Driftwood - Travis (mp3)
One Little Victory - Rush (mp3)
It's been a decade since I failed colossally at writing a novel. That particular failure has left scars.
That this failure somehow hurts me more than any number of others that carry more weight in dozens of categories says a lot about me. It says:
- I'm a whiner at heart;
- I probably think I'm a better writer than I actually am;
- I lack the obsessive gene necessary to complete such ambitious goals.
Crimes committed by airmen were routinely swept under the rug or kept out of the paper lest the base get a bad reputation. (Our paper had a contract to print various projects for the base, and the threat of losing those contracts, which were a big income stream, was powerful.) We even had one of our reporters fired for writing a column that criticized the base. No warning. No write-up. Just canned on the spot.
We had a call-in line -- not unlike what the Times Free Press and other papers now have -- where people could leave any messages they wanted with total anonymity. My first job every day was to transscribe those calls. Roughly half were racist, sexist, or other kinds of extreme hatred best offered behind the cloak of namelessness. It took me four months before I could work up the courage to remove them myself, not waiting on my editor to determine which ones were worth keeping. You can only type in certain words so many times before you can't live with yourself typing those words anymore.
I covered the police beat, mainly, and I gained tremendous respect for police officers and the people who worked behind the scenes processing papers, or people, or manning the phones. These folks weren't necessarily heroic or admirable, and they deserved as much criticism as teachers. Just because a job is underpaid and underappreciated doesn't mean the people in those jobs can't be criticized when they suck or get careless or calloused. Yet, in spite of the many screwed-up things I witnessed happening with the police, I still came away with more admiration than disillusionment.
I covered at least a half dozen murders. The most memorable one involved a botched drug deal where the dealer ended up hacking a married couple with a machete. The couple had been trading sex for drugs. This dealer and the couple would have all kinds of kinky sex and film it, and the dealer got copies of the tapes in exchange for heroin. The woman's father had been babysitting their young son that day, and the two of them were the ones who discovered the chopped bodies.
When I got to the scene, I was allowed to go to the doorway and look at the crime scene from a distance of some 30 feet.
All the talk about how the rap sheets these parents had, how drug-addled they had become, how awful they were as parents, none of it made those limbs and the blood that had splattered over walls and the floor any easier to comprehend. None of it made me able to grasp the notion of a boy barely in elementary school walking in on that scene.
I'd like to tell you I cried that night when I got back to my crappy little apartment, but I didn't. I couldn't. If it was possible, the scene was so emotionally overwhelming that my entire system shut down temporarily. I might not have cried, but I'm fairly certain I went a day or two without feeling happy, which for me is maybe even more dire a sign of trauma than tears.
There were good stories, too. The people with whom I worked were a crazy lot, and they'd make for one helluva sitcom if they didn't fit so many stereotypes so well. The photographer who constantly bragged about the women he slept with in his darkroom. The editor who was, quite simply, the ugliest man I've ever met. (Naturally he was from Alabama.) The local "bulldog" reporter who had been valedictorian of her class and found herself in her fifth year at this paper with nary a promotion or a raise. The old lifestyles woman with serious incontinence who hated computers and regularly shat in her seat loudly enough for the entire newsroom to act like we didn't hear it.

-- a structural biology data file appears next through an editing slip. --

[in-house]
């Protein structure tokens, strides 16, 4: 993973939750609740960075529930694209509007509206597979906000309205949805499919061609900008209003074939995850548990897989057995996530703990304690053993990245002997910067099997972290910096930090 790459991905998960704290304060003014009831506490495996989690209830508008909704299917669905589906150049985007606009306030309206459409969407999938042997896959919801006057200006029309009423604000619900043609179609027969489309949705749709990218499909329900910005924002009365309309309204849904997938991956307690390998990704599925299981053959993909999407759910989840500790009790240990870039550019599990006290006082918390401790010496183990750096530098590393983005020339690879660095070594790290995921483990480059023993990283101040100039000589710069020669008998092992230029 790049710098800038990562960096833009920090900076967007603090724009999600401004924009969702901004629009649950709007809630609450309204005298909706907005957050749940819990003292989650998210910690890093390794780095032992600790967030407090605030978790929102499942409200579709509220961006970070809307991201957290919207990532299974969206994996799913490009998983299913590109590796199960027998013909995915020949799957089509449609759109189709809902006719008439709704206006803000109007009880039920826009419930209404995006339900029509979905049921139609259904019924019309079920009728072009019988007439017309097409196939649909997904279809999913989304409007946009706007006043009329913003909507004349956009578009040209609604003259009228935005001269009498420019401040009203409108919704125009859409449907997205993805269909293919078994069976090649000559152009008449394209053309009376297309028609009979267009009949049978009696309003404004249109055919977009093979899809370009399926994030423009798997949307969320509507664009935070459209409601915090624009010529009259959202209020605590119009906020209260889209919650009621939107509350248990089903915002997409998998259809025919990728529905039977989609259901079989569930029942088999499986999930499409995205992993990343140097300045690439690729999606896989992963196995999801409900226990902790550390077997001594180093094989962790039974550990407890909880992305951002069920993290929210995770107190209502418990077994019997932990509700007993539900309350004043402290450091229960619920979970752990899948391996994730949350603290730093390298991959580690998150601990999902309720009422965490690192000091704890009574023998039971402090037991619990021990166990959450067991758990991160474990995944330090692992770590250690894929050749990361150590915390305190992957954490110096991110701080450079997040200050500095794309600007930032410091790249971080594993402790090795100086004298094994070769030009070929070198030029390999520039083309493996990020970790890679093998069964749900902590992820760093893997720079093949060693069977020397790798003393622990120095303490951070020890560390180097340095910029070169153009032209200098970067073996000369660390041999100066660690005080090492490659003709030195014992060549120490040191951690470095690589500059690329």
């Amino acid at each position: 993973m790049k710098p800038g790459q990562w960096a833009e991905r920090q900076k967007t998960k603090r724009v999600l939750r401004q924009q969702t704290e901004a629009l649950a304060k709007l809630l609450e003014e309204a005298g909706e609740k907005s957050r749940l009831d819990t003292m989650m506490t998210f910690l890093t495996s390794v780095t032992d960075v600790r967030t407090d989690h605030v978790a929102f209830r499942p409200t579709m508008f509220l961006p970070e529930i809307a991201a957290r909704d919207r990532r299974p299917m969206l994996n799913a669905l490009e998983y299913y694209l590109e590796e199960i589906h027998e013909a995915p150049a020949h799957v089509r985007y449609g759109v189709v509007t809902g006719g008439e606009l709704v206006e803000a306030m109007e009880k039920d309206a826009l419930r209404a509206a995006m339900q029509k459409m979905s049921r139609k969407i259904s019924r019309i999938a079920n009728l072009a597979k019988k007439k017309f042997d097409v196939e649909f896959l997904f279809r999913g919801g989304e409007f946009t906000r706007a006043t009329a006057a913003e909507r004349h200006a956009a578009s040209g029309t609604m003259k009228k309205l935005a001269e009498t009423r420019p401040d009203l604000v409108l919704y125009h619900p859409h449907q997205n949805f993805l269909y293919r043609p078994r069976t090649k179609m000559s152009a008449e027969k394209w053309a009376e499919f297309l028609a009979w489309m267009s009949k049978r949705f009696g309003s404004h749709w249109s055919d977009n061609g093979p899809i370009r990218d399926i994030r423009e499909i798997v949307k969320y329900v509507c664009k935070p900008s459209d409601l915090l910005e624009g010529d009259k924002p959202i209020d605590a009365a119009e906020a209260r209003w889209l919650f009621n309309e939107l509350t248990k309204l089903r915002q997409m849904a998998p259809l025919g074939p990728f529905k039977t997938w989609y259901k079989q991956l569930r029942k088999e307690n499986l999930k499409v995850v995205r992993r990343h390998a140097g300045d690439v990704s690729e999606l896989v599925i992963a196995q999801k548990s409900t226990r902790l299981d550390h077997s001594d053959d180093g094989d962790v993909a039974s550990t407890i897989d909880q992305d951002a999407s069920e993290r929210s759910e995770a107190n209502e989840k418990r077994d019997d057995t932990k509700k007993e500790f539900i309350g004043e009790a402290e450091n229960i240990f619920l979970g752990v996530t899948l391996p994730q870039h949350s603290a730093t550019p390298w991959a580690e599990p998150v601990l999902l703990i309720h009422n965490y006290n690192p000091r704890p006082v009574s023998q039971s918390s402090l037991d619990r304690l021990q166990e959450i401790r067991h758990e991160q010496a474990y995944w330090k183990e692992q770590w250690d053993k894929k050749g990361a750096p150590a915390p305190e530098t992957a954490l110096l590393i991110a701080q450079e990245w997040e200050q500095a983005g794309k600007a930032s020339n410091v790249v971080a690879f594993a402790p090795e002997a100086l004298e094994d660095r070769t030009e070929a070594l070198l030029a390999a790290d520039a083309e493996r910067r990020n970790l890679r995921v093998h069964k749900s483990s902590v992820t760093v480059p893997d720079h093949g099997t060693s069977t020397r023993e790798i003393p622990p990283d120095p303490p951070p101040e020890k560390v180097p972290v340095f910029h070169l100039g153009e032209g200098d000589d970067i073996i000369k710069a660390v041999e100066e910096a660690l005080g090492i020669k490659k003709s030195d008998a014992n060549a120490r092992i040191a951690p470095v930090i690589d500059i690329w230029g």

The city editor, who came onto the job a few months after I arrived, ended up sleeping on my couch for six months. What a hoot he was. When he wasn't busy being a useless ex-husband who operated more like a bad car salesman, he was a darn fine advisor on the world of newspapers and journalism, better in many ways than most professors, I suspect.
And there were other characters. Frustrated TV reporters. The owner of the movie rental place who got to know me by name. The stripper who came back home with the city editor one night and then invited two of her friends over because she was convinced that the five of us could have one helluva great night of sex. Wile E. Coyote couldn't have run out of that apartment faster than I did.
The experience was so rich with possibility that I still can't to this day figure out why I failed so badly. The novel died in the water, so to speak, because I never finished it. But it deserved to be "put down." It was a wounded animal whose injuries I was not capable of healing, and to keep it alive for my own sake would only have needlessly extended its suffering.
A new idea has been gestating in me for the past six months, and I've been nursing it along in my head very carefully and slowly, hoping I can get everything in some semblance of order and direction before diving into the writing part.
But mostly I'm that pathetic jilted lover who's afraid of committing to another relationship for fear it will crash and burn like the first one.
"Self Inflicted" is from Katy Perry's album, which I don't own, but can be acquired through iTunes or Amazon.com's mp3 site. Same goes for the Travis album The Man Who, from which "Driftwood" comes, and Vapor Trails, home of Rush's "One Little Victory."